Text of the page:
There are also two other boys to add into the mix. Drew is Parker’s best friend and an absolute sweetheart and Will (Corndog) is a newish friend to Parker. I really enjoyed reading about these two characters because both has such special qualities about them. Drew was there to cheer Parker up and to watch Harry Potter with her and Corndog was hilarious. He never does what people expect of him and he is exactly the kind of person that Parker should be around.


While Parker annoyed me at times because she couldn’t see how stupid she was being, I really enjoyed this book. The characters were fantastic I just wish that the plot had been a little better. 

Monday, 9 December 2013

The Bookstore by Deborah Meyler

About the book
The Bookstore by Deborah Meyler was published by Bloomsbury Reader on 12th September and the book is 352 pages long. I received an e-book for review through NetGalley.

Synopsis
British Esme Garland now lives in New York studying art history. She is completely in love with the city, her apartment and her boyfriend. However, he doesn’t seem to feel quite the same as she does and when she finds out she’s pregnant things go horribly wrong. Esme’s boyfriend comes from old money and is expected to live his life a certain way. Just when she’s about to tell Mitchell about the baby, he dumps her, leaving her all alone in a country where she won’t get any help with the baby.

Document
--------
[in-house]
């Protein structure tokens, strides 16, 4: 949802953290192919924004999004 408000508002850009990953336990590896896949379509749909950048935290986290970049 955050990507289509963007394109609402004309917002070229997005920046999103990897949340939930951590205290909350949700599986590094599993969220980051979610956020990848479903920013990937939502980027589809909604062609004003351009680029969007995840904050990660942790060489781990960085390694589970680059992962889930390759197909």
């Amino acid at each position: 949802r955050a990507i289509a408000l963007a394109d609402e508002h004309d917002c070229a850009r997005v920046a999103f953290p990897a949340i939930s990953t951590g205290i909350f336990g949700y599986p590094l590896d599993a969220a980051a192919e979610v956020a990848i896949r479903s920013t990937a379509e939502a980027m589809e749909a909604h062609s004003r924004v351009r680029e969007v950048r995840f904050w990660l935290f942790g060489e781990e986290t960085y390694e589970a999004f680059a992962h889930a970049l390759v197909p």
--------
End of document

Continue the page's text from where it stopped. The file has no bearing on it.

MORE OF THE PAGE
On the Upper West Side is a small, shabby second-hand bookstore called The Owl. Esme finds instant pleasure in spending time there and soon has a part time job there. The Owl is filled with interesting characters, dusty old books and a saving grace for Esme.

What I thought
When I saw this one on NetGalley I thought it would be the perfect book for me. As a lover of books and quirky old book shops, I was instantly interested in finding out more about one set in New York. This was a really strange book from beginning to end. At points, I really struggled to keep going and was tempted to put it down but the strangeness is what kept me going. I wanted to find out how much more ridiculous it could get.

I just could not get my head around how stupid protagonist Esme was. Somehow she’s supporting herself through studying in New York. She has a super-rich boyfriend who is an absolute arse to her but she’s determined to stay with him because she just can’t see what an idiot he is. When he does find out about the baby, he tries to get her to have an abortion, acts like an arse once again and then at some point, proposes in the middle of a crowded restaurant. Honestly, who would have stayed with a man like that. Esme, that’s who.

So, after Esme finds out that she’s pregnant, she talks her way into having a part time job at The Owl, a pretty run down second-hand book shop which is pretty much filled with crazy people. I have no idea why anyone would have taken Esme on considering she only has a student visa and she’s pregnant. Surely that would never happen. Not only that, but the book shop has nice enough staff but seems to become a second home to homeless guys and drunks. Not the safest place for a pregnant lady to be hanging out now is it? There are plenty of situations and events that happen while Esme is at work and I just didn’t understand what was going on. She’s often alone with one of the homeless guys who then tells her to go get something to eat five blocks away and to leave the shop with him. Who would do that?!